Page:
70km Taza – Oulad Ayad
Today was full of fantastic experiences, the best not coming until the very end of the day, and all brought to us courtesy of our bicycles. A year ago we hardly cycled at all and two years ago we would never have considered taking a holiday on a bike, but now our bicycles are the way for us to see the world through new eyes, away from the sterile travel of trains and airports. All along our route today people seemed to be cheering us on with honks, waves and shouts. We started to feel like we were in the Tour de France, except we don’t climb hills nearly as well! Lunch was a stop at a tagine stand and after mopping up every last drop of the stew juices with bread we carried on, through miles of olive groves where huge piles of the black fruit sat waiting to be collected and pressed into oil. This must be the agricultural heartland of Morocco because after the miles of olive trees came the biggest butternut squash we had ever seen. They were easily the size of young children and hung in great quantites at stalls along the main highway.
The afternoon also brought us the rare sight of a huge stork landing at her nest on top of a building, bringing food to her young. Before we knew it the day was nearly over and we were hard pressed to find a camping spot. The main road was too busy to and a side road marked on our map didn’t seem to exist.
We took a chance and followed a little path that ran between a few shops and into some fields, hoping to get far enough away from the traffic to pitch our tent in peace for the night. We tried in French to ask two teenagers tending sheep if we could camp in the area. For the next hour we discussed football, families, jobs, Morocco, bicycles, whiskey – nearly every topic under the sun but our camping question only met with blank stares! We had the feeling, however, that we were in no danger here and started to set up the tent as the whole village came out to say hello and watch.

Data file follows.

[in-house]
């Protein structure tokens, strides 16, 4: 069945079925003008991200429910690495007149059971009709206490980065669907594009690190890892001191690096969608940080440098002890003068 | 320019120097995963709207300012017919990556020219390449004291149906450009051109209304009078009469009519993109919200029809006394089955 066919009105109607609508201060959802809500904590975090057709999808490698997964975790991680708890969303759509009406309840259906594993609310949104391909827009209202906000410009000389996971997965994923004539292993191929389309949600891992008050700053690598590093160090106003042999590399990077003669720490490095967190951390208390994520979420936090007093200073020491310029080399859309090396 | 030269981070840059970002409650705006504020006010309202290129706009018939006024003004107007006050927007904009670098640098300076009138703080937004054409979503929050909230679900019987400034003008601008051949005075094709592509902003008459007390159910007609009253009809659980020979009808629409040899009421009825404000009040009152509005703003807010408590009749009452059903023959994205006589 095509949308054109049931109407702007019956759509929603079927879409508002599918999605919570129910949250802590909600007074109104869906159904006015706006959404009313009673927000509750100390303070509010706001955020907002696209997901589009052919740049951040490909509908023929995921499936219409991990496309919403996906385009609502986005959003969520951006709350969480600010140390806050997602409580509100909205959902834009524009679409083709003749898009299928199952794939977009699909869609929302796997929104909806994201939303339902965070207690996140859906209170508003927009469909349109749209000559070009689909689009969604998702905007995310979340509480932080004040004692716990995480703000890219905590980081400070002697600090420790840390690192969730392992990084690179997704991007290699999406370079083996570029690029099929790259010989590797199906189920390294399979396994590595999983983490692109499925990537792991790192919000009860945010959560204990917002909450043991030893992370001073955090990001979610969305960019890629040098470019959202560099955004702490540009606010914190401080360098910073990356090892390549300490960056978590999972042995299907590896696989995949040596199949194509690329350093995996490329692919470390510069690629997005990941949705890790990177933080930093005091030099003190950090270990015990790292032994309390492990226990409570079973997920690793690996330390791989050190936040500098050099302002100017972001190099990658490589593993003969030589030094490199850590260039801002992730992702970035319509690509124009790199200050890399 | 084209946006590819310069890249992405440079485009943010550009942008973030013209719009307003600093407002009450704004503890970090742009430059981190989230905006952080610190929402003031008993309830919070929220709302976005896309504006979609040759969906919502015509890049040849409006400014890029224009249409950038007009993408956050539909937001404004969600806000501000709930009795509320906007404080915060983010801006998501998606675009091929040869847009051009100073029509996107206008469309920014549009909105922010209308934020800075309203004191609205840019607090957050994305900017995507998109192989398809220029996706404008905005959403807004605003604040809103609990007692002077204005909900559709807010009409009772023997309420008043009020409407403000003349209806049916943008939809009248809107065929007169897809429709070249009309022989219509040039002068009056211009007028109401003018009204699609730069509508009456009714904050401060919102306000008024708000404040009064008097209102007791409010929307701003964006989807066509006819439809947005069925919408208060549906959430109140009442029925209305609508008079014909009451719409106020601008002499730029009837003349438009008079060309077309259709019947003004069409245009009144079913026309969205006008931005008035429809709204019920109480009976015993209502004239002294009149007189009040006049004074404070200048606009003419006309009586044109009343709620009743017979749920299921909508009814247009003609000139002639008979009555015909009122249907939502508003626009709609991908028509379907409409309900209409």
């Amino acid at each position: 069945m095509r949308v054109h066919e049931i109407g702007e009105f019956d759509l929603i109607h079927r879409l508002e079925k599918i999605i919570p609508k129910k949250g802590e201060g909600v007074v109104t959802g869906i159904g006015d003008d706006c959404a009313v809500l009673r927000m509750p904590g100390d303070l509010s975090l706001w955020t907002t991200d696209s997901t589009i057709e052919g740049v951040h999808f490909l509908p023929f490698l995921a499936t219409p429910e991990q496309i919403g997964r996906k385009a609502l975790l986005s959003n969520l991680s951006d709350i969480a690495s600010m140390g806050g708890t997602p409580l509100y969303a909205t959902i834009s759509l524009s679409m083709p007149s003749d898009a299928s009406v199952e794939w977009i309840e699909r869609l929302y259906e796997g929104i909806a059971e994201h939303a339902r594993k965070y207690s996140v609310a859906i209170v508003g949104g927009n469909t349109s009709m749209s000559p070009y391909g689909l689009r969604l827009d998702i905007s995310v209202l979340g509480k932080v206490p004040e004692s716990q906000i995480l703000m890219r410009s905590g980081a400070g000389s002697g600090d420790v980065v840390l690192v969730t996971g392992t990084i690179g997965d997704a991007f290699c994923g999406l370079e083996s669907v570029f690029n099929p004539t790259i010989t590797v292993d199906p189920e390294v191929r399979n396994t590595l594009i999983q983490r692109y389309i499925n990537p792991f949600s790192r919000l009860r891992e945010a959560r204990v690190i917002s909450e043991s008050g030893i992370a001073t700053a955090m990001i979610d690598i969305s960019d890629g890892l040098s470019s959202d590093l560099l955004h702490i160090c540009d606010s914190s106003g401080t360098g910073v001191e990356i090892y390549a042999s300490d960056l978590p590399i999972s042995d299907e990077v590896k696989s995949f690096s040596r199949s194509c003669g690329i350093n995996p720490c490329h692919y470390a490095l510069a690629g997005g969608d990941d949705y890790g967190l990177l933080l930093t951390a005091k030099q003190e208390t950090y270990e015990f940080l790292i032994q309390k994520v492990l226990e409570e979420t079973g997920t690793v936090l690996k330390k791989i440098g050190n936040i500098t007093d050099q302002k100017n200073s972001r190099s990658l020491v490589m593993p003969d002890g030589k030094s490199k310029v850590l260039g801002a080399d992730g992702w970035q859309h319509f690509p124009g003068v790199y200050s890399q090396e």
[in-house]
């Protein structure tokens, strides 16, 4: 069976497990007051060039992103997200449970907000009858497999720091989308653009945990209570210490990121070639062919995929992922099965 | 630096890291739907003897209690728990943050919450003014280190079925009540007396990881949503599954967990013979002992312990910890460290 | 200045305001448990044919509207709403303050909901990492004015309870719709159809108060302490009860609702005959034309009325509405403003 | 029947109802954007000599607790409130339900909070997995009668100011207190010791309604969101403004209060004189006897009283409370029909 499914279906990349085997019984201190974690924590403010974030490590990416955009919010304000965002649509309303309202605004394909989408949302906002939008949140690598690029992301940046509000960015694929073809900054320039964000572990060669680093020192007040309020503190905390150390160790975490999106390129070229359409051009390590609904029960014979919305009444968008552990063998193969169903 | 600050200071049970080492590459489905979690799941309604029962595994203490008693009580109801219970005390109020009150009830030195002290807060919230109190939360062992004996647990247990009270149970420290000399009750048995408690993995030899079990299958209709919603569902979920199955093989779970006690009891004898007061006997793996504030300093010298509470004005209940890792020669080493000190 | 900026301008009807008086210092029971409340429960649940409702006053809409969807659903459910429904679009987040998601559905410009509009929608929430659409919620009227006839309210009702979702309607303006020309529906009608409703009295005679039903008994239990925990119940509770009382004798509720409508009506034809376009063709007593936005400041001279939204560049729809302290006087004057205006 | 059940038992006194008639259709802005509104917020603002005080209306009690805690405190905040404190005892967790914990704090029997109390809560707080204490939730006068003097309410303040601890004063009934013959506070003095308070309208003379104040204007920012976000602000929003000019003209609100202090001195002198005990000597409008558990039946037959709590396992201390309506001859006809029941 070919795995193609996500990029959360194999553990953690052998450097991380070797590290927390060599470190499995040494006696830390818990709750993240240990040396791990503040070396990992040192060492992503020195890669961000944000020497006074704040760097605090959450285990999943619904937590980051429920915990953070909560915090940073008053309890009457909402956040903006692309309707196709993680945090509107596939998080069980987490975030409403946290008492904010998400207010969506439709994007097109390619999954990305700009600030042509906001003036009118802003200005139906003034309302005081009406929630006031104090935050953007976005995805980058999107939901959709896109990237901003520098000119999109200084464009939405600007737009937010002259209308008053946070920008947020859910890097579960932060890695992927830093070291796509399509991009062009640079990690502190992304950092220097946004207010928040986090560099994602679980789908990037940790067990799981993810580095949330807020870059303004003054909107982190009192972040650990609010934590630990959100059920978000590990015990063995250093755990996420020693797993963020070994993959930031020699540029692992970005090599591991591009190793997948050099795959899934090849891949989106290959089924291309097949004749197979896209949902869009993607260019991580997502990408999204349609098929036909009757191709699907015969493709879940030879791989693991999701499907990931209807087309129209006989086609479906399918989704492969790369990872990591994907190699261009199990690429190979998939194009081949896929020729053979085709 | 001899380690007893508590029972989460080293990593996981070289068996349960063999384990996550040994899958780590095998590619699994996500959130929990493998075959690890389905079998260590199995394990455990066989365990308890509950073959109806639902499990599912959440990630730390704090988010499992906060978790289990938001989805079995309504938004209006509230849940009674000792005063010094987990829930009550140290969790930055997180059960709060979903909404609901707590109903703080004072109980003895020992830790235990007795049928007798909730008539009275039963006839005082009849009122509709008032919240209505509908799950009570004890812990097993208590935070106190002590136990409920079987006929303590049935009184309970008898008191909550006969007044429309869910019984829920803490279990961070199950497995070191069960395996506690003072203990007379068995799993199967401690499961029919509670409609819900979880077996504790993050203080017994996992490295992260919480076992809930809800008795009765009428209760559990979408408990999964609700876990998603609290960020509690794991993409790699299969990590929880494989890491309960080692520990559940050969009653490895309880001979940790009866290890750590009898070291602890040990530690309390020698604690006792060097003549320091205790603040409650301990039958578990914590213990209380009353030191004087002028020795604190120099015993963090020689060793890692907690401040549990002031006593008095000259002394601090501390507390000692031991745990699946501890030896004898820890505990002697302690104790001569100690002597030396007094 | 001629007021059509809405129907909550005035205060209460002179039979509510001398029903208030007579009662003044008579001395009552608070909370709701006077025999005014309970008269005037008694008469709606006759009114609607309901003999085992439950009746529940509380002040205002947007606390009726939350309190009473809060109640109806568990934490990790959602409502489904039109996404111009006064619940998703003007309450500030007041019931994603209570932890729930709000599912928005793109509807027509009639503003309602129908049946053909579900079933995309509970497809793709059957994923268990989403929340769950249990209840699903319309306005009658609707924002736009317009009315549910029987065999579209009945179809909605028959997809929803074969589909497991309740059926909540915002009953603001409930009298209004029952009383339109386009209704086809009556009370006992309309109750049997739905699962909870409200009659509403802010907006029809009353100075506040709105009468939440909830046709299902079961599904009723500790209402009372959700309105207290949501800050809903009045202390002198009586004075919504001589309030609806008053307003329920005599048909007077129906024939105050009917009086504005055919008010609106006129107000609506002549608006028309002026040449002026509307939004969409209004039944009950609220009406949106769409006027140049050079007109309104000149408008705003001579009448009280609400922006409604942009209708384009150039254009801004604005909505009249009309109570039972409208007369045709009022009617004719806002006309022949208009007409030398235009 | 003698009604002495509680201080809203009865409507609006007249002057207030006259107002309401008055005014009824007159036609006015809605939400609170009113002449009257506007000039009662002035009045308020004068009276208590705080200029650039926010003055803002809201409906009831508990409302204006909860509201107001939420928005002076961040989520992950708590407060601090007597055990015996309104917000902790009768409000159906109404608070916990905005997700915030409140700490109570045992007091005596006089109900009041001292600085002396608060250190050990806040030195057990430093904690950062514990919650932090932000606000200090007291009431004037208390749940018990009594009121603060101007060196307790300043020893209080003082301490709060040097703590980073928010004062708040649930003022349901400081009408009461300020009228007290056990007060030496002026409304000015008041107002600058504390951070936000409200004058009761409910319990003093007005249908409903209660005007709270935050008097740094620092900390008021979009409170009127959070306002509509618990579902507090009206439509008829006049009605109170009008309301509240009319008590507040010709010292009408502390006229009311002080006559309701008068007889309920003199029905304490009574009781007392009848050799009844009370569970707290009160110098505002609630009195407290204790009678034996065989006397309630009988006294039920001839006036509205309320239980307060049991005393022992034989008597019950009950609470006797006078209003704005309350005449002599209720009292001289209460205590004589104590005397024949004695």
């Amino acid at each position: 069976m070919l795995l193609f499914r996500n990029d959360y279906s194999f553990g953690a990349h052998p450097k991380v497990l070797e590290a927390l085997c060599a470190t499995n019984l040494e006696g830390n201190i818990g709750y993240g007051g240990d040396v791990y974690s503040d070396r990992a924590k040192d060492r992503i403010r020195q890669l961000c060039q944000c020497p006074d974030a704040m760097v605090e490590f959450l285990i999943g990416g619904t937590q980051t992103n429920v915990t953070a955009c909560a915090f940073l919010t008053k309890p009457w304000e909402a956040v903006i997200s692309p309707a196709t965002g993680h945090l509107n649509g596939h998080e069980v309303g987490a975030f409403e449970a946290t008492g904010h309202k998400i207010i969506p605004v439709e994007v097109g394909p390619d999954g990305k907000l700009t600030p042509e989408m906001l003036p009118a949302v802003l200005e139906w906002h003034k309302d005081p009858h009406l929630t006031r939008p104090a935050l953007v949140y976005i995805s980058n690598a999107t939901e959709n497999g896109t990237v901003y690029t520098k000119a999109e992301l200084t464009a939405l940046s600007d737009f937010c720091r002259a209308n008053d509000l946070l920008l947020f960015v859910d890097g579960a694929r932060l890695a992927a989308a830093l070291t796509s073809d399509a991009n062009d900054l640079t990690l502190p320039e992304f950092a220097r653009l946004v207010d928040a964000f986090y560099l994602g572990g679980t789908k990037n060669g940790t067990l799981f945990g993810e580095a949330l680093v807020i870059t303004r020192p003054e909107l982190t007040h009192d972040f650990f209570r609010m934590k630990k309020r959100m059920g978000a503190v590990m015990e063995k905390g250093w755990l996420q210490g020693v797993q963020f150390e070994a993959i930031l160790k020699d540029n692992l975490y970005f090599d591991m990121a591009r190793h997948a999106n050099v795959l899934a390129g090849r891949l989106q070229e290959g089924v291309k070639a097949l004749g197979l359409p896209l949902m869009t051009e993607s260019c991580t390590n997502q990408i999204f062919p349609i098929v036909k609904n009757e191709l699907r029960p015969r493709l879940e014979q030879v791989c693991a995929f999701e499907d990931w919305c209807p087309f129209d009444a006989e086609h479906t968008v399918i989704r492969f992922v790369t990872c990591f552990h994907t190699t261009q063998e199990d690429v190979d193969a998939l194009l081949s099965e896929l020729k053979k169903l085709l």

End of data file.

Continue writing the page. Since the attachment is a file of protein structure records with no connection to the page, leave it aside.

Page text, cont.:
Just as dusk was falling, a young boy came to ask us a question. His French was very limited though and all we understood was “manger” or “eat” — we said no as we had already eaten but he refused to go away until finally we nodded. A “yes”. He ran off in great excitement and we were not sure what we had let ourselves in for. As we waited for the boy to return, another Moroccan came towards us, this time speaking very good French. Omar was heading home, a journey of four kilometers across the fields, in near total darkness, but a trip he had been doing for six years and knew very well without any need for a flashlight. We explained our dilema and chatted while he waited with us for the boy to come back. Before long the boy, who we later learned was called Mohammed, returned with a tray full of bread, oil, butter and a hot pot of mint tea.
What hospitality for complete strangers, in a society where so often people have so little. We asked Omar if we could give a little money for this treat and he very strongly said no, it would not be polite.
In Morocco travellers are welcomed and everything is shared. Our offer to send a postcard to Mohammed was accepted, however, and we also sent him back with a bar of dark chocolate to share with the family. Whether dark chocolate, which has hardly any sugar, will be to the taste of the sugar-loving Moroccans we aren’t sure. A wonderful day with some very unexpected sights and encounters.